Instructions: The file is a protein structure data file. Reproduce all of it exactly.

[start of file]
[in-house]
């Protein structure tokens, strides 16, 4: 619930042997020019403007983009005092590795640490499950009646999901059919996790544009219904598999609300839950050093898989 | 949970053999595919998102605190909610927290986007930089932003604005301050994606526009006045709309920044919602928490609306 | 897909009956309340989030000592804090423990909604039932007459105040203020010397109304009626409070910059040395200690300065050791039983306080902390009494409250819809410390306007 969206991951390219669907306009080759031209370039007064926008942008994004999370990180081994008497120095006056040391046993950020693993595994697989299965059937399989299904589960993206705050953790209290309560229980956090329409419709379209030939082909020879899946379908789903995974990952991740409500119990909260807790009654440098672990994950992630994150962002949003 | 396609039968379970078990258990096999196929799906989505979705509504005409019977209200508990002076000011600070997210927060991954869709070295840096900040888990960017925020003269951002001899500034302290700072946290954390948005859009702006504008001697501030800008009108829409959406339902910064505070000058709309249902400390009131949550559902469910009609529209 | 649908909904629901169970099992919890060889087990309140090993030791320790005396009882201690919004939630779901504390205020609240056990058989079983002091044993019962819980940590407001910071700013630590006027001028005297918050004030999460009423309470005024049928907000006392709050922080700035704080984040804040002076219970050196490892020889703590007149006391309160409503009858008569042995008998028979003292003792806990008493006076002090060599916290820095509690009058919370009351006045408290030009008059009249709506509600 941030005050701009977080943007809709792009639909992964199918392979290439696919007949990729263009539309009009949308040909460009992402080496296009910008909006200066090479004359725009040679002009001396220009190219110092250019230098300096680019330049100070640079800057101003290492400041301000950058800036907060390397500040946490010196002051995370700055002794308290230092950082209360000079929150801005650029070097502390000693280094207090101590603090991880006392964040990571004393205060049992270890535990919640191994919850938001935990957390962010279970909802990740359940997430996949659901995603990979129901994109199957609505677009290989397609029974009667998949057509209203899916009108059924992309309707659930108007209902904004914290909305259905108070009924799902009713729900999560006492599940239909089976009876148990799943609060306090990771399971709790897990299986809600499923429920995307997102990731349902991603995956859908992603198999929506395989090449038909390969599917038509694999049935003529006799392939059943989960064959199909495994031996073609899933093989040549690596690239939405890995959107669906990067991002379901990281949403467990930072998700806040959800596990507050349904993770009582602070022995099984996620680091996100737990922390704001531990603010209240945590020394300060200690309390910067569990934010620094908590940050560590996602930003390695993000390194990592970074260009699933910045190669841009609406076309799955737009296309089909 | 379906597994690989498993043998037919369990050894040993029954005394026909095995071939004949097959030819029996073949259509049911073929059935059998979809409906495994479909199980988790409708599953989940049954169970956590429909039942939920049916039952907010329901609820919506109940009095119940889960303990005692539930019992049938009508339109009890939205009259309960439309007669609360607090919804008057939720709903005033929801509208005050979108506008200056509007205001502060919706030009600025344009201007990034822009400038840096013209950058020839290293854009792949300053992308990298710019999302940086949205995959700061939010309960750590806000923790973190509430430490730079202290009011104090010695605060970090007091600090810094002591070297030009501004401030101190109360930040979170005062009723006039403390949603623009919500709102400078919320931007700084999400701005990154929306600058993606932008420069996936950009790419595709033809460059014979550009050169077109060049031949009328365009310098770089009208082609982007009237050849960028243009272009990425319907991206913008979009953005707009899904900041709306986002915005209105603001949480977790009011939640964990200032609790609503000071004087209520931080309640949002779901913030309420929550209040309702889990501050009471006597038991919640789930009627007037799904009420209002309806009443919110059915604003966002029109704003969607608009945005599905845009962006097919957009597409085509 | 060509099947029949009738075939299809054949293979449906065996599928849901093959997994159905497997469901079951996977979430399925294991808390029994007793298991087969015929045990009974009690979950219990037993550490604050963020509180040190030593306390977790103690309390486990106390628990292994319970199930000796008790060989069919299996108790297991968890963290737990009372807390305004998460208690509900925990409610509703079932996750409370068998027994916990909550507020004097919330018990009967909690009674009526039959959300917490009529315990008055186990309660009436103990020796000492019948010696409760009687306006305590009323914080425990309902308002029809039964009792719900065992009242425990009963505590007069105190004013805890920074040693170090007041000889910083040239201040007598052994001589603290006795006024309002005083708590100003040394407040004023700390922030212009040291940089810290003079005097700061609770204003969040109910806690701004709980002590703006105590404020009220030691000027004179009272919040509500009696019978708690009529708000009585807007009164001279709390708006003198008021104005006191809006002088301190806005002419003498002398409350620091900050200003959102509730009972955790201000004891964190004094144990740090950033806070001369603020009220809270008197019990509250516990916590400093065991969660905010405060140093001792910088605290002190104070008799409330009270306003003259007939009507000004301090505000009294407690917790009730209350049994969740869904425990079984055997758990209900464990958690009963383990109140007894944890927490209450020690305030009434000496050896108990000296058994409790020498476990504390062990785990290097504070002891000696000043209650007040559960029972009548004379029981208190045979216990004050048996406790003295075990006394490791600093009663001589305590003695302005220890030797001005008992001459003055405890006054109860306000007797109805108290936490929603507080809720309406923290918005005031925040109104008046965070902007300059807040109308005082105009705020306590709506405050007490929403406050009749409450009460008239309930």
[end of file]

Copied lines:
[in-house]
């Protein structure tokens, strides 16, 4: 619930042997020019403007983009005092590795640490499950009646999901059919996790544009219904598999609300839950050093898989 | 949970053999595919998102605190909610927290986007930089932003604005301050994606526009006045709309920044919602928490609306 | 897909009956309340989030000592804090423990909604039932007459105040203020010397109304009626409070910059040395200690300065050791039983306080902390009494409250819809410390306007 969206991951390219669907306009080759031209370039007064926008942008994004999370990180081994008497120095006056040391046993950020693993595994697989299965059937399989299904589960993206705050953790209290309560229980956090329409419709379209030939082909020879899946379908789903995974990952991740409500119990909260807790009654440098672990994950992630994150962002949003 | 396609039968379970078990258990096999196929799906989505979705509504005409019977209200508990002076000011600070997210927060991954869709070295840096900040888990960017925020003269951002001899500034302290700072946290954390948005859009702006504008001697501030800008009108829409959406339902910064505070000058709309249902400390009131949550559902469910009609529209 | 649908909904629901169970099992919890060889087990309140090993030791320790005396009882201690919004939630779901504390205020609240056990058989079983002091044993019962819980940590407001910071700013630590006027001028005297918050004030999460009423309470005024049928907000006392709050922080700035704080984040804040002076219970050196490892020889703590007149006391309160409503009858008569042995008998028979003292003792806990008493006076002090060599916290820095509690009058919370009351006045408290030009008059009249709506509600 941030005050701009977080943007809709792009639909992964199918392979290439696919007949990729263009539309009009949308040909460009992402080496296009910008909006200066090479004359725009040679002009001396220009190219110092250019230098300096680019330049100070640079800057101003290492400041301000950058800036907060390397500040946490010196002051995370700055002794308290230092950082209360000079929150801005650029070097502390000693280094207090101590603090991880006392964040990571004393205060049992270890535990919640191994919850938001935990957390962010279970909802990740359940997430996949659901995603990979129901994109199957609505677009290989397609029974009667998949057509209203899916009108059924992309309707659930108007209902904004914290909305259905108070009924799902009713729900999560006492599940239909089976009876148990799943609060306090990771399971709790897990299986809600499923429920995307997102990731349902991603995956859908992603198999929506395989090449038909390969599917038509694999049935003529006799392939059943989960064959199909495994031996073609899933093989040549690596690239939405890995959107669906990067991002379901990281949403467990930072998700806040959800596990507050349904993770009582602070022995099984996620680091996100737990922390704001531990603010209240945590020394300060200690309390910067569990934010620094908590940050560590996602930003390695993000390194990592970074260009699933910045190669841009609406076309799955737009296309089909 | 379906597994690989498993043998037919369990050894040993029954005394026909095995071939004949097959030819029996073949259509049911073929059935059998979809409906495994479909199980988790409708599953989940049954169970956590429909039942939920049916039952907010329901609820919506109940009095119940889960303990005692539930019992049938009508339109009890939205009259309960439309007669609360607090919804008057939720709903005033929801509208005050979108506008200056509007205001502060919706030009600025344009201007990034822009400038840096013209950058020839290293854009792949300053992308990298710019999302940086949205995959700061939010309960750590806000923790973190509430430490730079202290009011104090010695605060970090007091600090810094002591070297030009501004401030101190109360930040979170005062009723006039403390949603623009919500709102400078919320931007700084999400701005990154929306600058993606932008420069996936950009790419595709033809460059014979550009050169077109060049031949009328365009310098770089009208082609982007009237050849960028243009272009990425319907991206913008979009953005707009899904900041709306986002915005209105603001949480977790009011939640964990200032609790609503000071004087209520931080309640949002779901913030309420929550209040309702889990501050009471006597038991919640789930009627007037799904009420209002309806009443919110059915604003966002029109704003969607608009945005599905845009962006097919957009597409085509 | 060509099947029949009738075939299809054949293979449906065996599928849901093959997994159905497997469901079951996977979430399925294991808390029994007793298991087969015929045990009974009690979950219990037993550490604050963020509180040190030593306390977790103690309390486990106390628990292994319970199930000796008790060989069919299996108790297991968890963290737990009372807390305004998460208690509900925990409610509703079932996750409370068998027994916990909550507020004097919330018990009967909690009674009526039959959300917490009529315990008055186990309660009436103990020796000492019948010696409760009687306006305590009323914080425990309902308002029809039964009792719900065992009242425990009963505590007069105190004013805890920074040693170090007041000889910083040239201040007598052994001589603290006795006024309002005083708590100003040394407040004023700390922030212009040291940089810290003079005097700061609770204003969040109910806690701004709980002590703006105590404020009220030691000027004179009272919040509500009696019978708690009529708000009585807007009164001279709390708006003198008021104005006191809006002088301190806005002419003498002398409350620091900050200003959102509730009972955790201000004891964190004094144990740090950033806070001369603020009220809270008197019990509250516990916590400093065991969660905010405060140093001792910088605290002190104070008799409330009270306003003259007939009507000004301090505000009294407690917790009730209350049994969740869904425990079984055997758990209900464990958690009963383990109140007894944890927490209450020690305030009434000496050896108990000296058994409790020498476990504390062990785990290097504070002891000696000043209650007040559960029972009548004379029981208190045979216990004050048996406790003295075990006394490791600093009663001589305590003695302005220890030797001005008992001459003055405890006054109860306000007797109805108290936490929603507080809720309406923290918005005031925040109104008046965070902007300059807040109308005082105009705020306590709506405050007490929403406050009749409450009460008239309930």